Social Confrontation vs Asocial Violence – Part 2

[vc_row][vc_column][vc_column_text]The Essential Differences Between Social Aggression and Asocial Violence

Yelling Guy

Social Confrontation is:

  • Avoidable
  • Survivable
  • Can be solved using social skills.

Asocial Violence is: Guy with Gun

  • Lethal
  • Unaffected by social skills
  • and requires decisive action.

The violence that comes from social posturing is avoidable; it is often loud, dramatic and instantly recognizable. You get to see it coming. And that means you can dodge it if you choose to.

If you don’t choose to (or cannot) leave, these sorts of problems can be handled with the social tools we’re all familiar with. We’ve all talked our way out of a bad situation-you wouldn’t have made it this far in life if you weren’t good at negotiating.

We all know how to calm someone down. We all know how to capitulate. We also all know how to act like a jerk and add fuel to the fire and turn an argument into a shouting match, a shouting match into a fist fight. The important point here is that in social situations, you have a choice.

Social aggression is also eminently survivable. The typical goal in a bar fight is not to kill anyone-it’s simply to best the other person and dominate them physically. Does this mean you can’t be killed in a bar fight? Of course not. What we’re saying is that the death rate in the typical Saturday night punch-up is far lower than one would expect, with the bulk of fatalities being accidental, and the rest because one person really did want to kill the other. You can get killed in a bar fight, or an argument over a parking space, or any other trivial social status confrontation. It’s just highly unlikely.

Asocial violence, on the other hand, cannot be handled with social tools and is far less survivable. Negotiating with a serial killer is like arguing with a bullet-if it’s coming your way words are not going to deflect it. If someone has decided to stab you to death, capitulation only makes their work easier.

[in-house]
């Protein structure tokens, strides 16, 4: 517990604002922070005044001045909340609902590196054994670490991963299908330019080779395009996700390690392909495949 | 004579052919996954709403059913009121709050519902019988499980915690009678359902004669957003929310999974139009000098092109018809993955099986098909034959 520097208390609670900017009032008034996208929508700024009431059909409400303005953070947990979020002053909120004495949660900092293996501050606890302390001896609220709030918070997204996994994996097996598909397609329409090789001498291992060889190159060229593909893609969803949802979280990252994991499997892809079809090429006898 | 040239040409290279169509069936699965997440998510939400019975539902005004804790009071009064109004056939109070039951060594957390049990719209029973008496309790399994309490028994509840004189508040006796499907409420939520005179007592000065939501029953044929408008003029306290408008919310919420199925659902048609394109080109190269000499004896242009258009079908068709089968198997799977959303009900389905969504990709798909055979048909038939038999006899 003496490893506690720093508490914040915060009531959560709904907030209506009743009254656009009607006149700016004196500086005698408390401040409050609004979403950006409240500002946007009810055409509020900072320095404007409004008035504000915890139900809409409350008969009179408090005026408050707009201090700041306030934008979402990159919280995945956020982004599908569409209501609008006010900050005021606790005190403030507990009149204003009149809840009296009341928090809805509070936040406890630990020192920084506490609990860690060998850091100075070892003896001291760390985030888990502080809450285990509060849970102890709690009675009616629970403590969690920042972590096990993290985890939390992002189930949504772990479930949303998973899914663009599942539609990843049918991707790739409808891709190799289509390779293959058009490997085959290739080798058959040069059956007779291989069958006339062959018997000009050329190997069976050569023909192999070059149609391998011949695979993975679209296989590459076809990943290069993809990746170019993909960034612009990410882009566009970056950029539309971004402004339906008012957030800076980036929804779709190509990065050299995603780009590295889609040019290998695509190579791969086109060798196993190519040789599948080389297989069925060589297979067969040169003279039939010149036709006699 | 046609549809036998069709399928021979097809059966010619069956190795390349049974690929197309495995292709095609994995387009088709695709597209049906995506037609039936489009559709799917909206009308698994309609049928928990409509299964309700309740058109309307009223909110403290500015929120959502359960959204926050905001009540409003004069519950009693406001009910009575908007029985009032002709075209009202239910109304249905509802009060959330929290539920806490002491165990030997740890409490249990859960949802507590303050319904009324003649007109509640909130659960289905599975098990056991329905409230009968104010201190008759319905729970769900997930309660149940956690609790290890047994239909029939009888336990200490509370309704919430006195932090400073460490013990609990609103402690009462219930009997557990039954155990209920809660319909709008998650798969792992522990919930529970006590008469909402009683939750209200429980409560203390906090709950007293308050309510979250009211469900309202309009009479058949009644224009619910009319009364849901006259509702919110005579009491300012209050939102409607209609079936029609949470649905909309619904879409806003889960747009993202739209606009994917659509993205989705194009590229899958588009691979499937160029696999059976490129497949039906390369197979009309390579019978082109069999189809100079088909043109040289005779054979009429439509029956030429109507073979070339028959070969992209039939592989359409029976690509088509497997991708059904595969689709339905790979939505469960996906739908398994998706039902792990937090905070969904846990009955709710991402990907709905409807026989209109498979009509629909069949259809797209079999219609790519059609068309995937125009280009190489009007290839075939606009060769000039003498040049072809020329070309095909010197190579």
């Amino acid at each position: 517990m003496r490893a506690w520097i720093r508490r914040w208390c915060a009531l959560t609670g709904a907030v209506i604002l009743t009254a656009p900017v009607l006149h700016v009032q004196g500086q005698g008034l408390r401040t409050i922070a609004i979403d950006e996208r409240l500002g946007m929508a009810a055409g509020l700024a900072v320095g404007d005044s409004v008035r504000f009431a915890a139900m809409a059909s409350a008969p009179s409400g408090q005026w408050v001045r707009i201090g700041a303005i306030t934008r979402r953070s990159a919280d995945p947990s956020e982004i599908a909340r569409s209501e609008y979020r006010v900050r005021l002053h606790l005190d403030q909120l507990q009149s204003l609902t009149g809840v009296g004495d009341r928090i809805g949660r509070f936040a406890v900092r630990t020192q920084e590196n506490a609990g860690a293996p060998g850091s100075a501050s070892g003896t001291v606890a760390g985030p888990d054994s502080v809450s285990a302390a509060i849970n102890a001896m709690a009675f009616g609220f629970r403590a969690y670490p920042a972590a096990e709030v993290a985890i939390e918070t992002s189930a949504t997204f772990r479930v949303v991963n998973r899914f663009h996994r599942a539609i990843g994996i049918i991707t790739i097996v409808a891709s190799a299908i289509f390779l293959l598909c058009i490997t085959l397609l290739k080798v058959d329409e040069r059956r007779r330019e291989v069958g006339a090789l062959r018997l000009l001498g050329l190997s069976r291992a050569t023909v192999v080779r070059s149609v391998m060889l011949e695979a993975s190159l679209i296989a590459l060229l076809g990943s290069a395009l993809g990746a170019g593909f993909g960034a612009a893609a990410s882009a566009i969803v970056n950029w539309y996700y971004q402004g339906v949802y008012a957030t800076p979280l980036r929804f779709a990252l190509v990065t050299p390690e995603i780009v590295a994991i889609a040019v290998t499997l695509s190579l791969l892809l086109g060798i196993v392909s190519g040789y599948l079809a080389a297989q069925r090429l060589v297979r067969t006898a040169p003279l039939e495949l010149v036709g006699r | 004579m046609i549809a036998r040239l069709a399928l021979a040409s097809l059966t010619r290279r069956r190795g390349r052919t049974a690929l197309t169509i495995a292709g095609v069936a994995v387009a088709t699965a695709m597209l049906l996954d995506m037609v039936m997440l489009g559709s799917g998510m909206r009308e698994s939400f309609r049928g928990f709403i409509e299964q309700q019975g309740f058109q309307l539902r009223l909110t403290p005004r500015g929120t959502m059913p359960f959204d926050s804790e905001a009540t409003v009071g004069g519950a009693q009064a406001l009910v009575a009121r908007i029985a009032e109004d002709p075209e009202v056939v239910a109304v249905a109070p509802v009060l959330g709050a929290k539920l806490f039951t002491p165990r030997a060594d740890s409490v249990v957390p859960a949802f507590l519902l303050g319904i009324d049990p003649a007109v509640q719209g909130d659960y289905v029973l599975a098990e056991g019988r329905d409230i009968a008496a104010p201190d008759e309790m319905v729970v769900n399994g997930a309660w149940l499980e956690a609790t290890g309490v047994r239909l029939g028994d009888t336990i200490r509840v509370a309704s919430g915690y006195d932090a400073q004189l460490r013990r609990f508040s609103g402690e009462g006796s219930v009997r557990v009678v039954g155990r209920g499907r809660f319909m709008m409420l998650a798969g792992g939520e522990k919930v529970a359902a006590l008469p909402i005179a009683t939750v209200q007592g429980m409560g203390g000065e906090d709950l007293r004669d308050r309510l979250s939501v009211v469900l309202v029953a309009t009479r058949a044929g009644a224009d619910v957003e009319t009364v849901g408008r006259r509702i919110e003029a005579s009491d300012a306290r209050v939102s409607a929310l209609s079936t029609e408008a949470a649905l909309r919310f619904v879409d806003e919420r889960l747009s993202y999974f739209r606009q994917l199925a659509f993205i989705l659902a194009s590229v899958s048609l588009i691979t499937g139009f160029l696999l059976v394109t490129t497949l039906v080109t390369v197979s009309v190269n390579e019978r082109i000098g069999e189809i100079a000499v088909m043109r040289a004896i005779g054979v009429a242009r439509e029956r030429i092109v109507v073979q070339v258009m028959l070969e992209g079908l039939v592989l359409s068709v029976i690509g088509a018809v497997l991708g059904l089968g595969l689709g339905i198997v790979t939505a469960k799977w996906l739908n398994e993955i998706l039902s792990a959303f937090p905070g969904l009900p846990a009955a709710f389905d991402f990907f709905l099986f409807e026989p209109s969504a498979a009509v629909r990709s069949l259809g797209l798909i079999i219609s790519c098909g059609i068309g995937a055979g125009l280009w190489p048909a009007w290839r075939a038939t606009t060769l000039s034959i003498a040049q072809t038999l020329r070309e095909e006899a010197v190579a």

Confusing the Two

The big problem arises when we confuse the two-when we don’t know there’s a difference between competition and destruction, between social and asocial violence. No one’s going to get confused in the ring; we are all very good at recognizing social competition, a contest of strength, skill and desire. We cheer for our favorite and the best man wins. It works out great as long as we’re all playing by the same rules.

The big problem is competing with someone who wants to kill you. As social beings we try to drag our rules into a realm that is completely devoid of them-the asocial violent act. This is where things go terribly wrong. While we try to impose our rules to keep everything fair and above board, the killer is only recognizing the laws of physics and how they relate to physiology.

In other words, he’s going to stab you when you’re not looking, he’s going to kick you in the throat when you’re down. If things don’t look so hot for him he’ll capitulate to get you to let go so he can pull a gun and shoot you. He’ll use your social baggage against you.